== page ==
My Pandemic Diary, Entry #11
Hello Fellow City Cooks,
It’s Friday, although most days I wake up and think that it’s Monday. A week of Mondays. I suspect I’m not the only one who has this calendar rut.
I am normally a person of habits and I keep a steady schedule but it’s harder to do without our external obligations and commitments, like work and children's schedules. Or even a bi-weekly gym class or a business lunch or going to my neighborhood Greenmarket every Friday morning. Without them, it’s tough to hold it together and keep from spending the day in your pajamas and letting the dishes pile up. Even if we don’t want to, making the bed is a good way to set the tone for the day. Even if we don’t want to.
Today Mark and I did our morning walk. We headed out as early as we could, anticipating rain that never came. Now I am writing today’s diary entry and then I will watch Governor Cuomo, answer some emails and talk with friends, do a little housework and French homework (still trying to nail that passive voice thing), and hopefully have time left to read. I’m ready to start a new book and my preference is fiction. I have several options on my iPad and even more stacked around our apartment and I’ll let you know what I will choose, although I think I’m going to try and finish The Goldfinch. I started it while on a trip last year and got only halfway through it by the time we returned home and then life got in the way and I never finished it. The characters and plot made a big impression on me and I remember where I left off, so now would be a good time to go back and see how the story ends. Only about 350 pages to go.
Cooking and Groceries
I’ve included here a photo of my loaf of no-knead-not-needless bread and although it’s kidney shaped (I unevenly dropped the dough into its hot baking pot), it’s still beautiful to me and I was happy with the result. Its flavor is not complex but the crumb is tender, sort of like a dense ciabatta, and it has a yeasty taste and aroma. It will make a good cheese sandwich and then as it becomes stale, excellent croutons.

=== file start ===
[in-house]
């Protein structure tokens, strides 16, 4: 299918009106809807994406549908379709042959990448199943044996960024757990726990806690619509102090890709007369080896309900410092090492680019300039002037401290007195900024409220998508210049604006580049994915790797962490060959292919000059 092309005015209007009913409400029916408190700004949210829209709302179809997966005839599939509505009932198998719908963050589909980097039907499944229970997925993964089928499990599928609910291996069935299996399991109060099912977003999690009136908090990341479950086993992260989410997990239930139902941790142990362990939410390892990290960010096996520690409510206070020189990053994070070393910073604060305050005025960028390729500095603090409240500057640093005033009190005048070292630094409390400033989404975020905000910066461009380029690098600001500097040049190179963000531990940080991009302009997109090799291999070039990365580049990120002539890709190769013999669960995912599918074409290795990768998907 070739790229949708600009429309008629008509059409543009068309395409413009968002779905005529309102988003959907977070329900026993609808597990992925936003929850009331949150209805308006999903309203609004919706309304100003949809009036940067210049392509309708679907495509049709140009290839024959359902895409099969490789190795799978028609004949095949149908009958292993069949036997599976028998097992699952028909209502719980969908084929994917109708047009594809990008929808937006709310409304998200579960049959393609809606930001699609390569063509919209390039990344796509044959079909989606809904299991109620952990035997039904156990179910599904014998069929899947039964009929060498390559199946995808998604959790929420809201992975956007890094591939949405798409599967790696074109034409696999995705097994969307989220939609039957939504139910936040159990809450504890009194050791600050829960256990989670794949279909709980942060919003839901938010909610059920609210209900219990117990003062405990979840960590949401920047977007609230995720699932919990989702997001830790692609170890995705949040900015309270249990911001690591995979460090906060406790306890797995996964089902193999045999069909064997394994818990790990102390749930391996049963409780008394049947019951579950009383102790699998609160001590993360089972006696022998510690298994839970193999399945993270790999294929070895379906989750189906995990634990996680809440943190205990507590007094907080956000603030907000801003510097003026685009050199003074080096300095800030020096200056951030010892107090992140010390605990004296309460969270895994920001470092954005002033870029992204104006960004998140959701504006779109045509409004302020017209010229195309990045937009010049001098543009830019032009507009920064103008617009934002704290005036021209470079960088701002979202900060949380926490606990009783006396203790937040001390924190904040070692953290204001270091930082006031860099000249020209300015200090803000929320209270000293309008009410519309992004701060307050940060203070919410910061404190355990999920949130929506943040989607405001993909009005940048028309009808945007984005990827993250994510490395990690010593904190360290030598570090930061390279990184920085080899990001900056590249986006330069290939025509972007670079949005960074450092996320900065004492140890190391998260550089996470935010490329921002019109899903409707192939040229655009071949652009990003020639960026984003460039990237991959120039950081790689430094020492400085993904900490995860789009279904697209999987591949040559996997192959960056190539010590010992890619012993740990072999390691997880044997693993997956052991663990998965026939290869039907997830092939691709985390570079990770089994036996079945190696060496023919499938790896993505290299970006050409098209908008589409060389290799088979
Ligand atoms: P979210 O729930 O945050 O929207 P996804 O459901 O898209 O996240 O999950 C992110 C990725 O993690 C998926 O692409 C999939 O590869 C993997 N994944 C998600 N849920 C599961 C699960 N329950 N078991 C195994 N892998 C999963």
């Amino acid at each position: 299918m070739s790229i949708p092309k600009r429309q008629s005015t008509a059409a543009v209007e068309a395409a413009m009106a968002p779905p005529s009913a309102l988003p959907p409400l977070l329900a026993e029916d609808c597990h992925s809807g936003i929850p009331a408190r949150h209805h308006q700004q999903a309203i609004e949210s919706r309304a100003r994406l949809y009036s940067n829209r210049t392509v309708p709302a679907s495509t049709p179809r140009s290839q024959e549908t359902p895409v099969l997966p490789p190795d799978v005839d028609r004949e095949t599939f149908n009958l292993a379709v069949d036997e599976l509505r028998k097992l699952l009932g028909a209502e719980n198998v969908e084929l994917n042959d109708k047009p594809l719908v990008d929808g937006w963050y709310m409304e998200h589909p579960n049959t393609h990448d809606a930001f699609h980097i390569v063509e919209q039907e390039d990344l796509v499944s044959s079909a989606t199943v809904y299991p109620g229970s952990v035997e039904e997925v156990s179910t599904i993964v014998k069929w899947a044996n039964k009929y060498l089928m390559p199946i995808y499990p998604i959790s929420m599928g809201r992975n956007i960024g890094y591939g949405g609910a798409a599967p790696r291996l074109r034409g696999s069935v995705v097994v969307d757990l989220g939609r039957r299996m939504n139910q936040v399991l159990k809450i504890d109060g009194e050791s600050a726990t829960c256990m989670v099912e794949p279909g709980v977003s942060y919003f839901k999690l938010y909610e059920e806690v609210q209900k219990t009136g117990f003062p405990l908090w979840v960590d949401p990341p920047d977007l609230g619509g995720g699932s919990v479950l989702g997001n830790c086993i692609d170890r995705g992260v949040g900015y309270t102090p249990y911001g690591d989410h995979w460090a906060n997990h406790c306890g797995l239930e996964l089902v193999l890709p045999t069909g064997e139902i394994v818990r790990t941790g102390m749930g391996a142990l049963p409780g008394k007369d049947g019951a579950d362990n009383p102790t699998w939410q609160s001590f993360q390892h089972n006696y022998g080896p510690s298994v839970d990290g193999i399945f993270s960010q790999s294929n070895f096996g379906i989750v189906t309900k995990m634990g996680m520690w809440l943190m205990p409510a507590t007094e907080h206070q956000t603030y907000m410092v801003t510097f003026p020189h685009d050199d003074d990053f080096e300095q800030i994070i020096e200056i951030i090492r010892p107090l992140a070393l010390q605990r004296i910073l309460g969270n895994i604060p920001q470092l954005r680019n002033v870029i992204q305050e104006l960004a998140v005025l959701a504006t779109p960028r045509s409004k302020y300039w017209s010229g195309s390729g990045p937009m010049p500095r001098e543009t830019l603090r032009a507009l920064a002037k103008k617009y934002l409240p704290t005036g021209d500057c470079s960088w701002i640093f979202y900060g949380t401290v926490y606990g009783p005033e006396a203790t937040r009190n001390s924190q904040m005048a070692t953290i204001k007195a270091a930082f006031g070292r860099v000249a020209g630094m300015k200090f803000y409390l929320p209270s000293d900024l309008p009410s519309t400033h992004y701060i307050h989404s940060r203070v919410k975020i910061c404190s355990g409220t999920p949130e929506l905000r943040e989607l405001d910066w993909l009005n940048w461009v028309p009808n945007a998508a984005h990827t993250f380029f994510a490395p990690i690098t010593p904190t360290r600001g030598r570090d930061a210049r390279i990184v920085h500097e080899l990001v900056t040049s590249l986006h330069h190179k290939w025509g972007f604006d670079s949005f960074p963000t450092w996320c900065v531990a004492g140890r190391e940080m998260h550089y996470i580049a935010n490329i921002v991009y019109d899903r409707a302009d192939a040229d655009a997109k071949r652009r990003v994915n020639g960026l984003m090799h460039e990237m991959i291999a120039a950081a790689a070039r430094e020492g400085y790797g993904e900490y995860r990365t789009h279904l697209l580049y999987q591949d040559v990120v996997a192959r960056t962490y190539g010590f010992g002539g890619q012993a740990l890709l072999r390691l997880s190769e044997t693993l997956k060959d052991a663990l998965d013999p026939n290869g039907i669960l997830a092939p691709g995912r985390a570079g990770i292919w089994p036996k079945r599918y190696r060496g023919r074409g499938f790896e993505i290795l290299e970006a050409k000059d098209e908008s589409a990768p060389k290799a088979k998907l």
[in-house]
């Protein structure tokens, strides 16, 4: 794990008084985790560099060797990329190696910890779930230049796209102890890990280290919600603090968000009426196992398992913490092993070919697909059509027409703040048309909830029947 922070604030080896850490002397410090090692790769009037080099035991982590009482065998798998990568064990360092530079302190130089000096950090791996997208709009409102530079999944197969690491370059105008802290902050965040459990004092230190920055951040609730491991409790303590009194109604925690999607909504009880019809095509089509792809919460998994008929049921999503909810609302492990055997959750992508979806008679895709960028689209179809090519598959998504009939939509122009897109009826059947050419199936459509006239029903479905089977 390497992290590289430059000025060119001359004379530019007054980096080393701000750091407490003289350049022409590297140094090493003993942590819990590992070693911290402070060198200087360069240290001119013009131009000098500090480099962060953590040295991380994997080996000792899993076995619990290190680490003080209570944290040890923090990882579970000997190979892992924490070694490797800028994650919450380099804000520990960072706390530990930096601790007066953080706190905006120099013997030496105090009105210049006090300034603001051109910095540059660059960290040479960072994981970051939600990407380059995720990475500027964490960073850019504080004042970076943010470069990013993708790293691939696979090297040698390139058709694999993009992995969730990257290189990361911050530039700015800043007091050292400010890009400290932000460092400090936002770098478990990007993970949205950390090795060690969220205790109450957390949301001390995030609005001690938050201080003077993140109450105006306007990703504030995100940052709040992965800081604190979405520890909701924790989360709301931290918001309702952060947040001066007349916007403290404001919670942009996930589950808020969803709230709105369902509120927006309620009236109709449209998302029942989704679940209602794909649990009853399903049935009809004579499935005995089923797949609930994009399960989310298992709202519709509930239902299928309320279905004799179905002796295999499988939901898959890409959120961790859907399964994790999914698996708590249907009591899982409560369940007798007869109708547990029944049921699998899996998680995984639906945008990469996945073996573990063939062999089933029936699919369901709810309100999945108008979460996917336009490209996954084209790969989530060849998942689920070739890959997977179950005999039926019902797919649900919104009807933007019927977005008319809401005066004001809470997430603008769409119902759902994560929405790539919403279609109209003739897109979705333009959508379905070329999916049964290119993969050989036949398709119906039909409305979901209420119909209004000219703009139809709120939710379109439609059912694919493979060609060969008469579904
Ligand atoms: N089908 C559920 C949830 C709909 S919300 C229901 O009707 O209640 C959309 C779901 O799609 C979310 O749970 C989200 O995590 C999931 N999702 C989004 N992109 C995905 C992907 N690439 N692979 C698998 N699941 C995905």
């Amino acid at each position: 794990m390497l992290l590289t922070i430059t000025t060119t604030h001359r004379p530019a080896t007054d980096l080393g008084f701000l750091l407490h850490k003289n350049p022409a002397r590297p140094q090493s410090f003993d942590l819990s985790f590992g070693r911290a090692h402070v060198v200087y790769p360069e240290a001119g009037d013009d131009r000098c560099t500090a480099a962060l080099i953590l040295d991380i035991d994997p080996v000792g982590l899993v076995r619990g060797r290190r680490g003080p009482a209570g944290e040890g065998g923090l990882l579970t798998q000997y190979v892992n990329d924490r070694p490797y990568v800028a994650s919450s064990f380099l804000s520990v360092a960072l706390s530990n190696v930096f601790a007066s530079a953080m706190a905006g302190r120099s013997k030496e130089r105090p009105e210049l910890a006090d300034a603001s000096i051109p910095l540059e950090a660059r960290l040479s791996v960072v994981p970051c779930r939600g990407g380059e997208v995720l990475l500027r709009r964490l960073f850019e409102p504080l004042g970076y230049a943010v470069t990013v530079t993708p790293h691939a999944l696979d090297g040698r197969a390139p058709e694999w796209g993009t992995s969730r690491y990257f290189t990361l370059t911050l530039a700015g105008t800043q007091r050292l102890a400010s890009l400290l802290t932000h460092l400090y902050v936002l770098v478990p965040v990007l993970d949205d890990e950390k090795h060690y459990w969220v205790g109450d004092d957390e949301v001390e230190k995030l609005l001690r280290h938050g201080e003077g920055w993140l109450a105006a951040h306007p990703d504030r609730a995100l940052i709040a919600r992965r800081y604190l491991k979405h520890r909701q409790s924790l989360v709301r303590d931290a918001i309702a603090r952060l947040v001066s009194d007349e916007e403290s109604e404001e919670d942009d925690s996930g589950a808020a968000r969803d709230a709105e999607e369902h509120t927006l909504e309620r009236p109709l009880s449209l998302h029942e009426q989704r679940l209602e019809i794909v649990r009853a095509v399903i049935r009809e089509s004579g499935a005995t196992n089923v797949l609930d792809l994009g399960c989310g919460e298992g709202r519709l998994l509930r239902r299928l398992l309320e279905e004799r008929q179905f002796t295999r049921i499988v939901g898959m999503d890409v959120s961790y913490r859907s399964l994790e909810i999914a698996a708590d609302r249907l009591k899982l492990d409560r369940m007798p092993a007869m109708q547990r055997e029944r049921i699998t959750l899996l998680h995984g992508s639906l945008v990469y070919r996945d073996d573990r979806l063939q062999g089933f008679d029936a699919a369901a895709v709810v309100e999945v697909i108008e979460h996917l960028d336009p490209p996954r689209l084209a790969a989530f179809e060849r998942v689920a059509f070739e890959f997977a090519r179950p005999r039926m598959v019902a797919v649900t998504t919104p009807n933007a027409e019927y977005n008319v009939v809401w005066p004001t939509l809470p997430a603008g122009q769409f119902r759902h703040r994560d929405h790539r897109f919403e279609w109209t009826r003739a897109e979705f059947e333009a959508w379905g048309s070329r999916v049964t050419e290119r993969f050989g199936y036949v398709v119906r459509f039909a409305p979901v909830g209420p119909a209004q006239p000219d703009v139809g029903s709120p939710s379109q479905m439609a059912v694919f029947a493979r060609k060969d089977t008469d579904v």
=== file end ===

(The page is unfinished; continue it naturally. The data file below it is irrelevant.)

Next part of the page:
Tonight’s dinner is still a work in progress. I have two boneless pork chops that I never froze after buying them on Tuesday, but I’m not sure yet what to do with them. Normally I might sauté some apples and onions and use that as a kind of relish but I have limited apples and rather save them to be my husband’s afternoon fruit snack. I do have some fresh rosemary, thyme, and sage and maybe one of those herbs will be the hint for how to give more flavor to the pork which can be a rather tasteless meat. To go with the chops, I have Brussels sprouts which we love roasted, or several heads of radicchio which could be quartered and roasted and drizzled with some fig balsamic vinegar, or I could use my sole green cabbage and shred that to cook with a jar of sauerkraut I have to make Ukrainian-style fried cabbage which I ate growing up and is mother’s milk to me. It’s also great with pork.
But I’ve wanted to save both the cabbage and the sauerkraut to make cabbage soup which I think will be a better use of both of them.
I’ll let you know tomorrow what I decide about tonight’s dinner.
But this leads me to make a point about ingredient triage and which vegetables and other ingredients keep best longer. Based on my shopping and cooking experience, among the ingredients that last the longest are:
- Eggs – leave them in their cardboard container; don’t transfer to a refrigerator tray and they’ll last longer
- Cheese – at least hard cheeses; remember to wrap them carefully and store refrigerated
- Milk and cream – they last longer than you may think and the higher the fat content, the longer they’ll last
- Cabbage – both red and green (also called white cabbage)
- Potatoes, sweet potatoes
- Carrots – they last longer if left whole rather than shredded or cut
- Onions – yellow, white, red can be refrigerated or left in a cool, ventilated place; I usually keep mine in a big bowl on my kitchen counter
- Garlic, shallots, ginger – same as onions
- Squashes like acorn and butternut
- Cruciferous vegetables – broccoli, broccolini, cauliflower, cabbage, Brussels sprouts, bok choy; greens like kale or arugula are also cruciferous but in my experience, they do not last as long as the others noted here
- Three-packs of romaine hearts – these last longer than ones deconstructed and sold in plastic boxes and longer than fresh ones sold without packaging
Vegetables lasting less long:
- Salad greens like arugula or mesclun or spring mix
- Spinach, especially baby spinach (or for that matter, kale) in plastic boxes
- Green beans and haricots verts
- Zucchini, especially little baby ones (like the ones sold at Trader Joe’s which I love) and summer squash
- Tomatoes -- resist refrigerating them as this will quickly break down their structure, making them mealy and tasteless; they’re best stored on your kitchen counter
- Pre-cut vegetables – cole slaw, spiral cut vegs, bagged kale and other greens
I’m sure I’ve forgotten some but I think you can glean from these lists that not everything keeps for the same period of time, even if you buy them all on the same day from the same store. My advice is to plan your meals keeping in mind what will turn bad first. It shouldn’t be unusual to approach your grocery shopping day and have only a cabbage and carrots (and maybe frozen peas) in your fridge. Cook accordingly.
Stay safe and have a nice dinner.